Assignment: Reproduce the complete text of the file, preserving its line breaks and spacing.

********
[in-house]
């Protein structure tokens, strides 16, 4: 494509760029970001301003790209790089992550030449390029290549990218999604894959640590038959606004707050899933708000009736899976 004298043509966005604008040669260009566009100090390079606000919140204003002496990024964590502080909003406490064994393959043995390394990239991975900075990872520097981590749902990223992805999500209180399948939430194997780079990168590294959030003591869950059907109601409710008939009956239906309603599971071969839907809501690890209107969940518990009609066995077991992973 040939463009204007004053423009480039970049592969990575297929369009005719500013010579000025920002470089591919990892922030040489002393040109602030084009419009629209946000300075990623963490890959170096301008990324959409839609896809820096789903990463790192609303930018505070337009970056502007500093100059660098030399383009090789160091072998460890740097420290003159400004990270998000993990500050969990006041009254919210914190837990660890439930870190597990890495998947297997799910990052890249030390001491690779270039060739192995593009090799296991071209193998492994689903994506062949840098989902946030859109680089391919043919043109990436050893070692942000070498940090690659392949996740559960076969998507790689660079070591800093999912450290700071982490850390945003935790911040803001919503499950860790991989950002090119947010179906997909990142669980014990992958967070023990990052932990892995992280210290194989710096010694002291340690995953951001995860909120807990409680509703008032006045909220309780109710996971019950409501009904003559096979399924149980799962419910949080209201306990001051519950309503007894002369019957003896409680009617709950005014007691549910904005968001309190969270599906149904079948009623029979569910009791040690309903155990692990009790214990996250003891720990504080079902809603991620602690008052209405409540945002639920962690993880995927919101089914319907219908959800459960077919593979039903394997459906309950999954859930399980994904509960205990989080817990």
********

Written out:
[in-house]
């Protein structure tokens, strides 16, 4: 494509760029970001301003790209790089992550030449390029290549990218999604894959640590038959606004707050899933708000009736899976 004298043509966005604008040669260009566009100090390079606000919140204003002496990024964590502080909003406490064994393959043995390394990239991975900075990872520097981590749902990223992805999500209180399948939430194997780079990168590294959030003591869950059907109601409710008939009956239906309603599971071969839907809501690890209107969940518990009609066995077991992973 040939463009204007004053423009480039970049592969990575297929369009005719500013010579000025920002470089591919990892922030040489002393040109602030084009419009629209946000300075990623963490890959170096301008990324959409839609896809820096789903990463790192609303930018505070337009970056502007500093100059660098030399383009090789160091072998460890740097420290003159400004990270998000993990500050969990006041009254919210914190837990660890439930870190597990890495998947297997799910990052890249030390001491690779270039060739192995593009090799296991071209193998492994689903994506062949840098989902946030859109680089391919043919043109990436050893070692942000070498940090690659392949996740559960076969998507790689660079070591800093999912450290700071982490850390945003935790911040803001919503499950860790991989950002090119947010179906997909990142669980014990992958967070023990990052932990892995992280210290194989710096010694002291340690995953951001995860909120807990409680509703008032006045909220309780109710996971019950409501009904003559096979399924149980799962419910949080209201306990001051519950309503007894002369019957003896409680009617709950005014007691549910904005968001309190969270599906149904079948009623029979569910009791040690309903155990692990009790214990996250003891720990504080079902809603991620602690008052209405409540945002639920962690993880995927919101089914319907219908959800459960077919593979039903394997459906309950999954859930399980994904509960205990989080817990």